Residents living near the Buncefield oil depot blaze have been returning home after crews said fires in all the tanks had been extinguished.
On Tuesday evening fire broke out again after petrol vapour ignited from a previously undamaged tank at the site in Hemel Hempstead, Hertfordshire.
The fire brigade said the flames were safely contained and would be allowed to burn out.
Most of the schools closed in the wake of the blaze will reopen on Wednesday.
The only exceptions would be the few very close to the depot which were left structurally damaged by the series of explosions on Sunday, said Hertfordshire County Council.
Fire crews would remain at the scene over the next few days cooling the area to ensure fires did not break out again, Hertfordshire Fire Service chief Roy Wilsher said.
Meanwhile, the Fire Brigades Union (FBU) has accused Hertfordshire Fire Authority of being "woefully prepared" to deal with the blaze.
"It's quite amazing, really, that Hertfordshire Fire Brigade have got a major oil refinery in their own ground and the chief fire officer this morning admitted himself that they have no officers trained to deal with such an incident," national officer Geoff Ellis told BBC News.
But Mr Wilsher said he was "stunned by the inaccuracy and venom" of the FBU's criticisms.
"Their claims are utter nonsense and this is pure opportunism of the worst possible kind," he added.
The minister responsible for the fire service, Jim Fitzpatrick, told BBC Radio Five Live he was satisfied that the arrangements in place had worked exceptionally well.
"What we should be doing is congratulating the performance, the professionalism and the bravery of the emergency services, fire police ambulance as well the local authorities and everyone else who contributed to try and deal with a very, very difficult situation," he said.
Deputy Prime Minister John Prescott has been holding a meeting of the Cobra civil contingencies committee to discuss the events at Buncefield.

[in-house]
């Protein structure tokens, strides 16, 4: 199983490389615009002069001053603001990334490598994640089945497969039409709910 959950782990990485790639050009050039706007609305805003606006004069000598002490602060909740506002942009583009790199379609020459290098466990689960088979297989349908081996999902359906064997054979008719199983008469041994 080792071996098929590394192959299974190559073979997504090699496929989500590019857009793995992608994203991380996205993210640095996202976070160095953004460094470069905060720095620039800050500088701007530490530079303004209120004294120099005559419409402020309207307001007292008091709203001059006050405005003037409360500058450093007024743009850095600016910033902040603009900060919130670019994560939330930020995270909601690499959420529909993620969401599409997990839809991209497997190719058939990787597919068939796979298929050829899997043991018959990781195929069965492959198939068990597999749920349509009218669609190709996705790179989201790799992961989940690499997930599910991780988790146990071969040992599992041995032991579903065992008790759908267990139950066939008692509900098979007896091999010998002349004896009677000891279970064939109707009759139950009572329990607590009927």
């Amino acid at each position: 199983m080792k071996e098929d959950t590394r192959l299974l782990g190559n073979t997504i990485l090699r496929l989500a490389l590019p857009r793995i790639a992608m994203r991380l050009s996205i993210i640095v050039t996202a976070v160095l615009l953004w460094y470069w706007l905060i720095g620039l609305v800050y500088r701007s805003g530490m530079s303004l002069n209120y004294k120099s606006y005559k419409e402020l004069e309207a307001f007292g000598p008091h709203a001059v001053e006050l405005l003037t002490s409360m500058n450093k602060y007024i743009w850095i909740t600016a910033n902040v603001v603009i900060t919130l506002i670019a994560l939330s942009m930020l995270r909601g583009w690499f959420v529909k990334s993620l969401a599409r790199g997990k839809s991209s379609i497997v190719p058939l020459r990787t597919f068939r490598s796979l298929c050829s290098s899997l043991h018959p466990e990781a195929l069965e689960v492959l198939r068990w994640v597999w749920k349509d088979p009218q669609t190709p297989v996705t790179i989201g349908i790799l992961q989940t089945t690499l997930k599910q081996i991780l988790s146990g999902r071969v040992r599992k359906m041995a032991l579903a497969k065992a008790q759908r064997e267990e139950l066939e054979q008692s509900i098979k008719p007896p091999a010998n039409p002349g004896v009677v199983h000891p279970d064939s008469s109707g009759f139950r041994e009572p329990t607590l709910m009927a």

Smoke and soot
Some residents are being allowed to return to their homes within an exclusion zone set up around the site.
Their buildings will be checked to make sure it is safe for them to remain.
Those unable to return should continue to stay with friends or relatives or at a reception centre at Hemel Hempstead Sports Centre, Dacorum Borough Council said.
Dr Jane Halpin from the local health authority said air quality tests had shown a "reassuring" lack of toxic chemicals around the depot.
People living near the Hemel Hempstead site, however, are still being urged to stay inside with their doors and windows closed, to minimise any chances of suffering ill effects from the huge plume of smoke billowing from the site.
A Met Office spokesman said the wind had switched from south-westerly to northerly on Tuesday, pushing the smoke from the fire towards the south.
FIGHTING THE BLAZE
Six high-pressure pumps
250,000 litres of foam concentrate
15m litres of water
30km of hose
26 fire engines
20 support vehicles
75% of Hertfordshire fire personnel on site at least once
Support from 16 other brigades
There are fears soot could cause problems at ground level as the plume falls to earth once the blaze has been put out.
The blaze began just after 0600 GMT on Sunday, when the first of a series of explosions hit the site.
Forty-three people have been injured.
One person admitted to Watford General Hospital intensive care unit with respiratory problems remains in a stable condition.
A police advice line for affected residents and businesses has been set up on 0800 0960095.
Fire crews will remain at the depot for the next few days
Police say there is "nothing to suggest" the fire was anything other than an accident.
And a spokesman for Total denied there had been leaks in the run-up to the explosions.
Hertfordshire Police are investigating claims that a tanker driver thinks he may have triggered the blast by flicking the engine cut-out switch on his vehicle while there was a vapour leak from the plant.
Wednesday's Sun newspaper carries claims from a colleague of the driver - who escaped with a few bruises and a burst eardrum - that "he is so traumatised he has severe flashbacks and can't switch on a light in his lounge".
The police said it was still too early to say what caused the fire.
The Buncefield depot is a major distribution terminal operated by Total and part-owned by Texaco, storing oil and petrol as well as kerosene which supplies airports across the region, including Heathrow and Luton.